Acute Bacterial Conjunctivitis
Signs and symptoms: The patient will present with injection of the bulbar conjunctival and episcleral vessels, and perhaps also the palpebral conjunctiva. Infection may begin in one eye and subsequently spread to the fellow eye. There may be mild photophobia and discomfort, but pain is not typical. There will be concurrent mucopurulent discharge, and the patient usually reports that the eyelids and eyelashes are matted shut upon waking. Visual function typically is normal. The discharge is corneotoxic and frequently results in a coarse punctate epitheliopathy. Significant epitheliopathy may cause vision reduction and discomfort in some cases. Due to drainage of the infection through the nasolacrimal system, there is no preauricular node involvement.
Pathophysiology: The eye has a series of defense mechanisms to prevent bacterial invasion. These include bacteriostatic factors within the tears, the shearing force of the blink, an intact immune system, and a population of normal colonizing non-pathogenic bacteria which competitively prevent invasion by abnormal organisms. When these defense mechanisms break down, infection by pathogenic bacteria can occur.
Invading bacteria, along with secreted exotoxins, represent foreign antigens which induce an antigen-antibody immune reaction and subsequent inflammation. In a normal, healthy eye, the bacteria will eventually be eradicated as the eye strives to return to homeostasis. However, the external load of organisms can potentially set the eye up for corneal infection or involvement of other adnexal structures. The most commonly encountered organisms are Staphylococcus aureus, Hemophilus influenzae, Streptococcus pneumoniae and Pseudomonas aeruginosa.
In cases of hyperacute bacterial conjunctivitis, the patient will present with similar signs and symptoms, albeit much more severe. The most common causative agents in hyperacute conjunctivitis are Neisseria gonorrhoeae and Corynebacterium diptheroides. There is more danger in hyperacute bacterial conjunctivitis as these organisms can penetrate an intact cornea.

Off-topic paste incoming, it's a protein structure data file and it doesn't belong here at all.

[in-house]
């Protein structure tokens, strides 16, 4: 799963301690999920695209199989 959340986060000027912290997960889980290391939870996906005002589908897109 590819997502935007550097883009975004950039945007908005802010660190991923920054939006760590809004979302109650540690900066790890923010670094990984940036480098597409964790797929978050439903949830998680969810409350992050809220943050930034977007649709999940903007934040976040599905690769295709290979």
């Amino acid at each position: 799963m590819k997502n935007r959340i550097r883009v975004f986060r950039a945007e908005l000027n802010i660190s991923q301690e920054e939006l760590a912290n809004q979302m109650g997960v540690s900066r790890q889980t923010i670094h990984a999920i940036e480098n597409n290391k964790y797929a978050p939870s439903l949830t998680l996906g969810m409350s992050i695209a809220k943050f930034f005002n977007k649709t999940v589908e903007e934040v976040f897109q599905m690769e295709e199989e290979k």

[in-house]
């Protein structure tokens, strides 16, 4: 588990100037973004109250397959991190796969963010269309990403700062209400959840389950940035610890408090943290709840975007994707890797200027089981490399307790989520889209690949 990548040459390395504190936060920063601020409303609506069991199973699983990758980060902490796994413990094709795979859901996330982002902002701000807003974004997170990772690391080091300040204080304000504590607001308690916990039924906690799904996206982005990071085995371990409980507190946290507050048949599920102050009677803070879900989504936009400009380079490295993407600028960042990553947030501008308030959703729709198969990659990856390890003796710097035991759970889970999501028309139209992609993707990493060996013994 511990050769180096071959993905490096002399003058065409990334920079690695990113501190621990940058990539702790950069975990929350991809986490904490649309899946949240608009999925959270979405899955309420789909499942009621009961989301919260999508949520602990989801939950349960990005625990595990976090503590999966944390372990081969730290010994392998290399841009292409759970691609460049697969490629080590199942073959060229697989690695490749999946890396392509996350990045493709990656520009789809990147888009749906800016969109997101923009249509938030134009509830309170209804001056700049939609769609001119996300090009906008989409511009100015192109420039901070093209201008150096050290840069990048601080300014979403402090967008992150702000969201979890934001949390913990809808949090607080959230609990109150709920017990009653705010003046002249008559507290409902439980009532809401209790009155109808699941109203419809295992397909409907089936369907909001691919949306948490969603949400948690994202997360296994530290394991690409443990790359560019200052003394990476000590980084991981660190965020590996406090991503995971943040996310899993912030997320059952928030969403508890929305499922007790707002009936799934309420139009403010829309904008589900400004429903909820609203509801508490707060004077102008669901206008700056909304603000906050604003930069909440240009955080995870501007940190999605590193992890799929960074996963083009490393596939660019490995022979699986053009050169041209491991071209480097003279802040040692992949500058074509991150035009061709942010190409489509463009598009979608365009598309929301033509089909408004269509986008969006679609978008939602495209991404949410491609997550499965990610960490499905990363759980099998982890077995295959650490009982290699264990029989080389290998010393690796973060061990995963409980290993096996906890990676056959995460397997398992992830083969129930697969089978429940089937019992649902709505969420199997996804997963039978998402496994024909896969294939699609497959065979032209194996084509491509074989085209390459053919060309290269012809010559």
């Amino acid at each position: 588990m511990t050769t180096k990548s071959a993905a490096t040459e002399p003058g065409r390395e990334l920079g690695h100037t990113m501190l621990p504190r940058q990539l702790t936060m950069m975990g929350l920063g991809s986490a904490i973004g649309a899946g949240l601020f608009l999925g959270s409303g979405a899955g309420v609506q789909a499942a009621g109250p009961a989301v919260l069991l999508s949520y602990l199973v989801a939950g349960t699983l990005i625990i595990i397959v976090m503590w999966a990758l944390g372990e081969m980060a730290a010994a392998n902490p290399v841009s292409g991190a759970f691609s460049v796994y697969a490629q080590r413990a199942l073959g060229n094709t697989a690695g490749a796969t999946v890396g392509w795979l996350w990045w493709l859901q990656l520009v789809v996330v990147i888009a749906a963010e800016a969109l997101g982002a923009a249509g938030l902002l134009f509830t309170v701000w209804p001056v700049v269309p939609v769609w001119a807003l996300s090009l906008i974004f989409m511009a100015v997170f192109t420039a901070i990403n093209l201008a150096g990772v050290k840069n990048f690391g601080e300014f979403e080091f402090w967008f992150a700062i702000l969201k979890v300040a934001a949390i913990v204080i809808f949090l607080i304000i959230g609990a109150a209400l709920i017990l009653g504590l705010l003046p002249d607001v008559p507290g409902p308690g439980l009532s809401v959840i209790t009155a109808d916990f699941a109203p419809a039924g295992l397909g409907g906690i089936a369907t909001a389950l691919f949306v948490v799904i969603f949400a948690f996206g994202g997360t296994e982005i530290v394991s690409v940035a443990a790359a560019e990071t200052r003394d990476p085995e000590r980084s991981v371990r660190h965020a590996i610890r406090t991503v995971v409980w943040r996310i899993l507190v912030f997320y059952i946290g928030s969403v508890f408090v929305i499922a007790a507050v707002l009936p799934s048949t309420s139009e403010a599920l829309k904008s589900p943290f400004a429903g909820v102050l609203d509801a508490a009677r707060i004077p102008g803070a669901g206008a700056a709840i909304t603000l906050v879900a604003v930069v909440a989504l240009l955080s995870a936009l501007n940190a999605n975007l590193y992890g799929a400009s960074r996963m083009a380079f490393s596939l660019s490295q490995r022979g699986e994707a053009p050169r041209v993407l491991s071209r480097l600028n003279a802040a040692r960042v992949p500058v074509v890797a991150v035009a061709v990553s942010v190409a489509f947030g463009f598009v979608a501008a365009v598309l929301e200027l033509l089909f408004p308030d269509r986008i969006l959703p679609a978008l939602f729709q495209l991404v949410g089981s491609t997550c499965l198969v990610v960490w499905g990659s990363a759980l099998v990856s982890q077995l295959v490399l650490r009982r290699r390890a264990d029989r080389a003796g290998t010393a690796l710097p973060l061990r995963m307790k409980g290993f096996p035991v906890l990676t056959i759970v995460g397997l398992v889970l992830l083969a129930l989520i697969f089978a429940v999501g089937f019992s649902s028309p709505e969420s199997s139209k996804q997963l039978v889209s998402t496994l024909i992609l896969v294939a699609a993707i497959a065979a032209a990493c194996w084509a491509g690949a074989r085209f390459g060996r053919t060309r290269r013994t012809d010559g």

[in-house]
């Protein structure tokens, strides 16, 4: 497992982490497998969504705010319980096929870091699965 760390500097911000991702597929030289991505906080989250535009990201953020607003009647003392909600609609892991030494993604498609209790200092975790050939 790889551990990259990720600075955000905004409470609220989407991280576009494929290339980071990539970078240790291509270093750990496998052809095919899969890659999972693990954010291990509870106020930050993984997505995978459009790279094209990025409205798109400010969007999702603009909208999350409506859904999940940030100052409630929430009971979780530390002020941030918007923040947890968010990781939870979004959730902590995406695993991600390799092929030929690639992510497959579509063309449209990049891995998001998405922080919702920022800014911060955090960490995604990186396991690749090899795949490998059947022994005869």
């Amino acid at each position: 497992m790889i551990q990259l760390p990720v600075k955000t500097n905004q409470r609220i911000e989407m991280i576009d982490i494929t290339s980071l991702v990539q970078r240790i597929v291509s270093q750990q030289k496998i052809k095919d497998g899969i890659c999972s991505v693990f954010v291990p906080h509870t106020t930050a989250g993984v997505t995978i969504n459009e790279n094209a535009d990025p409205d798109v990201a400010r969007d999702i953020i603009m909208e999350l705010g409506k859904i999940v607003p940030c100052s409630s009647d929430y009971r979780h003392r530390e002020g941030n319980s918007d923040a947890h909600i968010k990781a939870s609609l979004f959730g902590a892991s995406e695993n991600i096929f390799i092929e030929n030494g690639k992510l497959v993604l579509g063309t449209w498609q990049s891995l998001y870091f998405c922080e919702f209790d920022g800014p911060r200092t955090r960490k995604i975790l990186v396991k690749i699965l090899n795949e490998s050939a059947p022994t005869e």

Management: As in any bacterial infection, microbiologic studies with cultures and sensitivities is the optimum means to reach a conclusive diagnosis. However, due to the expense of microbiologic studies and relatively benign nature of the condition, most clinicians advocate the use of broad-spectrum, empirical therapy and reserve culturing for hyperacute conditions or those that fail to respond to initial therapy.
There are many options for empirical therapy. Excellent initial broad-spectrum antibiotics include Ciloxan (ciprofloxacin, Alcon), Ocuflox (ofloxacin, Allergan), Quixin (levofloxacin, Santen), Polytrim (polymixin B-trimethoprim, Allergan), gentamicin and tobramycin. These will give good coverage of gram-positive and gram-negative organisms, though the aminoglycosides (gentamicin and tobramycin) have weak activity against Staphylococcal speciesand some strains of Pseudomonas have been found to be resistant to the aminoglycosides. Polyantimicrobial therapy may be necessary to cover all possible organisms initially. Soon-to-be-introduced fourth-generation topical fluoroquinolones--moxifloxacin (Alcon) and gatifloxacin (Allergan)--have gram-negative coverage similar to the existing fluoroquinolones but with enhanced coverage of gram-positive species. Use these antibiotics qid to q1h, depending on the severity of the infection. Stress to patients that these conditions are highly contagious.
will eradicate the antigenic bacteria, they will do nothing to suppress
the concurrent inflammation. If there is no significant corneal disruption,
then you can use corticosteroids such as Pred Forte (prednisolone, Allergan),
Flarex (fluorometholone, Alcon) or Lotemax (loteprednol, Bausch &
Lomb) concomitantly with the antibiotics to speed resolution of the inflammation.
Steroid-antibiotic combinations such as Maxitrol (neomycin-polymixin B-dexamethasone,
Alcon), Pred-G (gentamicin-prednisolone, Allergan), and Tobra Dex (tobramicin-dexamethasone,
Alcon) are also excellent initial choices for therapy when the cornea
Other reports in this section
& Eyelashes | Conjunctiva
& Sclera | Cornea
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